Linda Colling: Absolutely slack

Joanna Lumley
Joanna Lumley
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WHATEVER happened to good manners and common courtesy?

Not one child or teenager did the decent thing on an express bus from Newcastle to Washington last Saturday.

Instead of being offered a seat, an immaculately-dressed lady in her 80s was left to hang on desperately to keep her feet.

What a disgrace. And what poverty-stricken parenting. Sitting on the bus with MP3 players in their ears, these kids could ignore that old lady because they don’t know any better.

And that’s because no one tells them. Not one parent told their child to give up their seat.

Today bairns might have mobiles and iPads a-plenty but thousands have no moral guidance in their lives, no one telling them what’s right from wrong.

“Slack” morals is how Absolutely Fabulous star Joanna Lumley called it when she sounded off in an interview with the Radio Times bemoaning: “We are very slack with our moral codes for children these days. Nowadays children find it laughably amusing to shoplift and steal.”

And the 64-year-old contrasted her schooldays when the only “crime” during the whole time she was at school was a fountain pen going missing.

Millions will identify with those days, when, as she says: “I was taught not to shoplift, not to steal, not to behave badly. We weren’t even allowed to drop litter.”

And I wonder whatever happened to “please” and “thank you”.

Being polite doesn’t come naturally to so many children the way it once did. Once we were brought up to have respect for our elders.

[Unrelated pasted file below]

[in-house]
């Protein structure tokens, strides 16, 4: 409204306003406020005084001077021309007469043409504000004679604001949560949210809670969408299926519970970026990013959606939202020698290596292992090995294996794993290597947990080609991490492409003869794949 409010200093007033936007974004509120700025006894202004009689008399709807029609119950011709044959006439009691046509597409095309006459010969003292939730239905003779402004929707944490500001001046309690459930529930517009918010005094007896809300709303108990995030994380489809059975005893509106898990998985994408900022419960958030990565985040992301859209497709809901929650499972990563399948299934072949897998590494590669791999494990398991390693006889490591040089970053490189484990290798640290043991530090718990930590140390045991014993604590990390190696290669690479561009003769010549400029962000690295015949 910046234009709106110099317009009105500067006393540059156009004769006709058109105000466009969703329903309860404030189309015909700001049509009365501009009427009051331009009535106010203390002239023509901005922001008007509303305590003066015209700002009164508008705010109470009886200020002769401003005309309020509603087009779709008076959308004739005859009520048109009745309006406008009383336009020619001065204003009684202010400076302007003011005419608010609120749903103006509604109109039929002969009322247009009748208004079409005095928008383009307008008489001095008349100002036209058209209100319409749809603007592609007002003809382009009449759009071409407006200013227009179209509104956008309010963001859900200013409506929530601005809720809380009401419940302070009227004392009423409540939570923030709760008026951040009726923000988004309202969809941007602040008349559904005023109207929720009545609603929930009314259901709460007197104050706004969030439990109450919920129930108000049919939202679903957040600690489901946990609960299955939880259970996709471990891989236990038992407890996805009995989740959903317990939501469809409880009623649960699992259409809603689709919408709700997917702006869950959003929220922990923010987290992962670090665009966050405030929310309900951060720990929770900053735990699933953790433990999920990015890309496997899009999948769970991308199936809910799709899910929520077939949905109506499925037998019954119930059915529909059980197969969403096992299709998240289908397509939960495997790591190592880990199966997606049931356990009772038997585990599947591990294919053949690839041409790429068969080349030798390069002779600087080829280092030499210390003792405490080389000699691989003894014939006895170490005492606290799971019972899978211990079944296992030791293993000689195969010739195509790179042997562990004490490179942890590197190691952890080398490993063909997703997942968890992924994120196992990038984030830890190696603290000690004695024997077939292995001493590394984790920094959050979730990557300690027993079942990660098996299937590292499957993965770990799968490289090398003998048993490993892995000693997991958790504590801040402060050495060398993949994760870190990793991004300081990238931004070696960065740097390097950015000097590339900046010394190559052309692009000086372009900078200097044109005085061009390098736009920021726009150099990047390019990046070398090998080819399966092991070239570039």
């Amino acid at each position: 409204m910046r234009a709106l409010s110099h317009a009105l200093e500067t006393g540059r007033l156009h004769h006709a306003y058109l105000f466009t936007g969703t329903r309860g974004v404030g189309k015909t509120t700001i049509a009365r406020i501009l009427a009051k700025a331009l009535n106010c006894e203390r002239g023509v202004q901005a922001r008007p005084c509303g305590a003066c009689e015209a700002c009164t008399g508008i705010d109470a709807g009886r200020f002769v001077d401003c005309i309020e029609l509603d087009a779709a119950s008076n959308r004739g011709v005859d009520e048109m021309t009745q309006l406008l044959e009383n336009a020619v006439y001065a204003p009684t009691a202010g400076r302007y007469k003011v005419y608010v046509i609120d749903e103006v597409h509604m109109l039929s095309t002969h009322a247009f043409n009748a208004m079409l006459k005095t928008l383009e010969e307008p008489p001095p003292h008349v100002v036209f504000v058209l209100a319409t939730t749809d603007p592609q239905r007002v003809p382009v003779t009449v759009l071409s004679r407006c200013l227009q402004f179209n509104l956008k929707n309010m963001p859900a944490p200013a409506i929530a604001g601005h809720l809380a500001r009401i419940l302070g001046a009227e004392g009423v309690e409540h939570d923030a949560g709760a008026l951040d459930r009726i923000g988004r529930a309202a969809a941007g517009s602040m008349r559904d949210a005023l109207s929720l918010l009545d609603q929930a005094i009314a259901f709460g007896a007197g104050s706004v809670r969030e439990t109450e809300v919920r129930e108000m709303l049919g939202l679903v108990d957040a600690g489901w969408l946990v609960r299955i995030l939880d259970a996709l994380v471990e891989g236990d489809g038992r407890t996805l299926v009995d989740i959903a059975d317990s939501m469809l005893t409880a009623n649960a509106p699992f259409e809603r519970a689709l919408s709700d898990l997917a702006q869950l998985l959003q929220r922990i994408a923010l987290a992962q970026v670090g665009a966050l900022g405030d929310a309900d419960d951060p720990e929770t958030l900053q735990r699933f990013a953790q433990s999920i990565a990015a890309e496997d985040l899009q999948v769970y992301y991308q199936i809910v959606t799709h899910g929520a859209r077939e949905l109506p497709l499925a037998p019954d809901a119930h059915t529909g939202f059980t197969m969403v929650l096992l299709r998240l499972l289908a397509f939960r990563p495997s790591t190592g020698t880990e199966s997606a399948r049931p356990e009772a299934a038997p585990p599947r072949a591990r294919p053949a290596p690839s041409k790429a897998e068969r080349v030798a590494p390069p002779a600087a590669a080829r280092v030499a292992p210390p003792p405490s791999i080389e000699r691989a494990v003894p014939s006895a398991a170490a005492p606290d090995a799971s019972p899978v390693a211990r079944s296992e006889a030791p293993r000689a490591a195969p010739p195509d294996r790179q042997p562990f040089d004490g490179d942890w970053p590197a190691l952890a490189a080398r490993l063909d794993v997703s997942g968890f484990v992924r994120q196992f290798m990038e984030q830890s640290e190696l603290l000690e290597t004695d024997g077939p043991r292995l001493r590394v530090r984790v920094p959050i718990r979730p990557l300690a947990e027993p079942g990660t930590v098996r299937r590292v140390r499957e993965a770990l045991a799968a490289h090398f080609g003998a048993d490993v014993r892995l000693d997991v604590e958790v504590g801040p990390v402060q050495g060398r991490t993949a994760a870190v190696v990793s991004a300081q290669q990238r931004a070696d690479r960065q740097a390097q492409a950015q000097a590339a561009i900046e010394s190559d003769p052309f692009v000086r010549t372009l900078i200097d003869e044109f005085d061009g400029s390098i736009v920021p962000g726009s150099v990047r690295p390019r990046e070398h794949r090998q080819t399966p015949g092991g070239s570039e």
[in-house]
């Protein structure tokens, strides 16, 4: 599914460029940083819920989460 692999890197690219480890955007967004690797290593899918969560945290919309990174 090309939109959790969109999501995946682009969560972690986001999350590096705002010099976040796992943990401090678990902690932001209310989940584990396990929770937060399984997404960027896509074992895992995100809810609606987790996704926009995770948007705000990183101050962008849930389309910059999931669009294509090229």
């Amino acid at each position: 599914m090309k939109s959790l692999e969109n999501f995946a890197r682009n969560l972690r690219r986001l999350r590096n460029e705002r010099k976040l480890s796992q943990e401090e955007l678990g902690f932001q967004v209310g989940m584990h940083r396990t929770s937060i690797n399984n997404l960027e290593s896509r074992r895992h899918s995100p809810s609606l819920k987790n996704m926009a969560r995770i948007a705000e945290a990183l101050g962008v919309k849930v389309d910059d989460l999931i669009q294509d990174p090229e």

We didn’t need a sign on the bus telling us that children paying half fare had to give their seat to an adult. We just did it because we knew it was the right thing to do.

Respect is not what it used to be. And it’s not just for other people but for oneself.

How standards have been eroded, especially in homes where parents don’t stand their ground and principles are compromised on the altar of peer pressure and advertising ploys.

It’s pathetic and it’s not doing children any favours to give into them. The hardest thing we all know is to say “no” and mean it.

Ash Wednesday tomorrow, so what are you giving up for Lent I asked my funny friend Pauline?

“Tea and coffee.” she replied. The reason being she doesn’t drink either.

The thing is so many have given up giving up for Lent, a time of pentinence for Christians in preparation for Easter.

Catholics have been urged to give up meat or another favourite food on Fridays by the Most Rev Vincent Nichols, Archbishop of Westminster and leader of Catholics in England and Wales.

The 40-day period of Lent should be marked by the faithful with an act of self-denial. It’s like New year’s resolutions.

They start off well but fall by the wayside.

Why? Because we don’t want to deny ourselves anything that would really mean we feel the loss.

Discipline yourself Linda....I’m giving up Greggs’ pasties and sitting on the concrete blocks in the town.